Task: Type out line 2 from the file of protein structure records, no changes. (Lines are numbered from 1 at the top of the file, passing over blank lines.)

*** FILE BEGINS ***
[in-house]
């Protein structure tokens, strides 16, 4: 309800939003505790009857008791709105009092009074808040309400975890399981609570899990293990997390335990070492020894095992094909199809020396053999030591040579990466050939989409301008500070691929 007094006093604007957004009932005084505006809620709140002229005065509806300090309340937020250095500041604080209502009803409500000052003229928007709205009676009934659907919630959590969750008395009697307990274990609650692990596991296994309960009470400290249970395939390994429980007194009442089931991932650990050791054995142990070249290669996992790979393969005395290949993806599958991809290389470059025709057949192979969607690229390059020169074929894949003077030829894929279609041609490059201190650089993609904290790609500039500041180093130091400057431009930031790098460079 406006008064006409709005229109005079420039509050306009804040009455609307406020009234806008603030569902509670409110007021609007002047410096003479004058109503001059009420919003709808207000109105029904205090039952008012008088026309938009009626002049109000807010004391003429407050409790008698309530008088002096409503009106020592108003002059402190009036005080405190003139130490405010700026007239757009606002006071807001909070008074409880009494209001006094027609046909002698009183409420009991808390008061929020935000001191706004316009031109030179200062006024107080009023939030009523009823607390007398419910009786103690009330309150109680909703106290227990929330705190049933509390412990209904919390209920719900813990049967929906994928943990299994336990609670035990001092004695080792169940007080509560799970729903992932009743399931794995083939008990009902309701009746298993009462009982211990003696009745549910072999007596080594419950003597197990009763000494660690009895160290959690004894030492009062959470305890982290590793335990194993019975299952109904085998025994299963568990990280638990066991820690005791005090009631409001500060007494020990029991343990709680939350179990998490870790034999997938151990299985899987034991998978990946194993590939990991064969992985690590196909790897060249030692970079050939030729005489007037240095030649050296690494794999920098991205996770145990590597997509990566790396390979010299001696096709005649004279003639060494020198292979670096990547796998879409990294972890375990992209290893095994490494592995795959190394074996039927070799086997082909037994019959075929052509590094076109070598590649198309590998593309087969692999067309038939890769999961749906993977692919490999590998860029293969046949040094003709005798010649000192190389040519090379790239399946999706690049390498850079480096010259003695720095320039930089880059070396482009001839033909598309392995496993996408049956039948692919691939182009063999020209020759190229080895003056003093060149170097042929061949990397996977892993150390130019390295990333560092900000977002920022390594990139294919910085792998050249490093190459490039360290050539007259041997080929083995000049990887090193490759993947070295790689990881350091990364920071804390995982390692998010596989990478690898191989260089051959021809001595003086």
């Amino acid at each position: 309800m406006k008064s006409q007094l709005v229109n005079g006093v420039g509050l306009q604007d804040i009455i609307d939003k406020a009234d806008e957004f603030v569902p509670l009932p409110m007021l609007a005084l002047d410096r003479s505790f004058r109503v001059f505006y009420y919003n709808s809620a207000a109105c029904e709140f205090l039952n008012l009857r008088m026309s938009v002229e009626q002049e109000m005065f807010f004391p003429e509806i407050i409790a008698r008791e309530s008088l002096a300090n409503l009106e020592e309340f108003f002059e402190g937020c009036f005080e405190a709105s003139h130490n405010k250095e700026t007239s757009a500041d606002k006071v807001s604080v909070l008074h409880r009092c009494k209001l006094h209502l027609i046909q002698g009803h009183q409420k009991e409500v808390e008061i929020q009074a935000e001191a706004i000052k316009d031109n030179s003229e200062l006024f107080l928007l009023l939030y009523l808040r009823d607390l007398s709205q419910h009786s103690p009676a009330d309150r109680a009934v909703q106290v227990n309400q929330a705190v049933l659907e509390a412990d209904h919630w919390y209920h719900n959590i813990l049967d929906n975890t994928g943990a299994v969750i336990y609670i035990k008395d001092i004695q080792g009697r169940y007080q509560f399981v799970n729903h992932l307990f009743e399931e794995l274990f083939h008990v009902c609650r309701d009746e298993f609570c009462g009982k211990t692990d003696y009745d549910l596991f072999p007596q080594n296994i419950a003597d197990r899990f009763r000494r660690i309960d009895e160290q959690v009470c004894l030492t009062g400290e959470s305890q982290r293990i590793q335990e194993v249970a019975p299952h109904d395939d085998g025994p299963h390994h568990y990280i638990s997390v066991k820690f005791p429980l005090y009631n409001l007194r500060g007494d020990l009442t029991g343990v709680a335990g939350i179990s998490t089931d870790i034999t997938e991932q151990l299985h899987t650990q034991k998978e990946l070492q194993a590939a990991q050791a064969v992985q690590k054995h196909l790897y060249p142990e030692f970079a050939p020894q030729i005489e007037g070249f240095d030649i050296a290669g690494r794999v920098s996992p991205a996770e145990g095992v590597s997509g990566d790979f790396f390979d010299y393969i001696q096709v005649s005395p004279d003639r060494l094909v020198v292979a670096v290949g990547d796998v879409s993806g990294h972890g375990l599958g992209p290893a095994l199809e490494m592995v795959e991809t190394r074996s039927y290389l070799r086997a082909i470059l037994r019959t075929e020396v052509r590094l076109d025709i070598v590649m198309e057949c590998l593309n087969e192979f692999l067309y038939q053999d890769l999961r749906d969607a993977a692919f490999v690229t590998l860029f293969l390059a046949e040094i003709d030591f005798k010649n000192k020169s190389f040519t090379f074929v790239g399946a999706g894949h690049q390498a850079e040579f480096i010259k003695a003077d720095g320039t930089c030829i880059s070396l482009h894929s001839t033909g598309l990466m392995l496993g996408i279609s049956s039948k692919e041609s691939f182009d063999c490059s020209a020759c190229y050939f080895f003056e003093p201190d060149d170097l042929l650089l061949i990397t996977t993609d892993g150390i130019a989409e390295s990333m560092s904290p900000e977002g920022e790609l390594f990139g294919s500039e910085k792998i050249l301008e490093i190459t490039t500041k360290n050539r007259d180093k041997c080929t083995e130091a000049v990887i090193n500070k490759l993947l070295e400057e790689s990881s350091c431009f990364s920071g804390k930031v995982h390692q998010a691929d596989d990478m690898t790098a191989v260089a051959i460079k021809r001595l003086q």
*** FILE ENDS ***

């Protein structure tokens, strides 16, 4: 309800939003505790009857008791709105009092009074808040309400975890399981609570899990293990997390335990070492020894095992094909199809020396053999030591040579990466050939989409301008500070691929 007094006093604007957004009932005084505006809620709140002229005065509806300090309340937020250095500041604080209502009803409500000052003229928007709205009676009934659907919630959590969750008395009697307990274990609650692990596991296994309960009470400290249970395939390994429980007194009442089931991932650990050791054995142990070249290669996992790979393969005395290949993806599958991809290389470059025709057949192979969607690229390059020169074929894949003077030829894929279609041609490059201190650089993609904290790609500039500041180093130091400057431009930031790098460079 406006008064006409709005229109005079420039509050306009804040009455609307406020009234806008603030569902509670409110007021609007002047410096003479004058109503001059009420919003709808207000109105029904205090039952008012008088026309938009009626002049109000807010004391003429407050409790008698309530008088002096409503009106020592108003002059402190009036005080405190003139130490405010700026007239757009606002006071807001909070008074409880009494209001006094027609046909002698009183409420009991808390008061929020935000001191706004316009031109030179200062006024107080009023939030009523009823607390007398419910009786103690009330309150109680909703106290227990929330705190049933509390412990209904919390209920719900813990049967929906994928943990299994336990609670035990001092004695080792169940007080509560799970729903992932009743399931794995083939008990009902309701009746298993009462009982211990003696009745549910072999007596080594419950003597197990009763000494660690009895160290959690004894030492009062959470305890982290590793335990194993019975299952109904085998025994299963568990990280638990066991820690005791005090009631409001500060007494020990029991343990709680939350179990998490870790034999997938151990299985899987034991998978990946194993590939990991064969992985690590196909790897060249030692970079050939030729005489007037240095030649050296690494794999920098991205996770145990590597997509990566790396390979010299001696096709005649004279003639060494020198292979670096990547796998879409990294972890375990992209290893095994490494592995795959190394074996039927070799086997082909037994019959075929052509590094076109070598590649198309590998593309087969692999067309038939890769999961749906993977692919490999590998860029293969046949040094003709005798010649000192190389040519090379790239399946999706690049390498850079480096010259003695720095320039930089880059070396482009001839033909598309392995496993996408049956039948692919691939182009063999020209020759190229080895003056003093060149170097042929061949990397996977892993150390130019390295990333560092900000977002920022390594990139294919910085792998050249490093190459490039360290050539007259041997080929083995000049990887090193490759993947070295790689990881350091990364920071804390995982390692998010596989990478690898191989260089051959021809001595003086």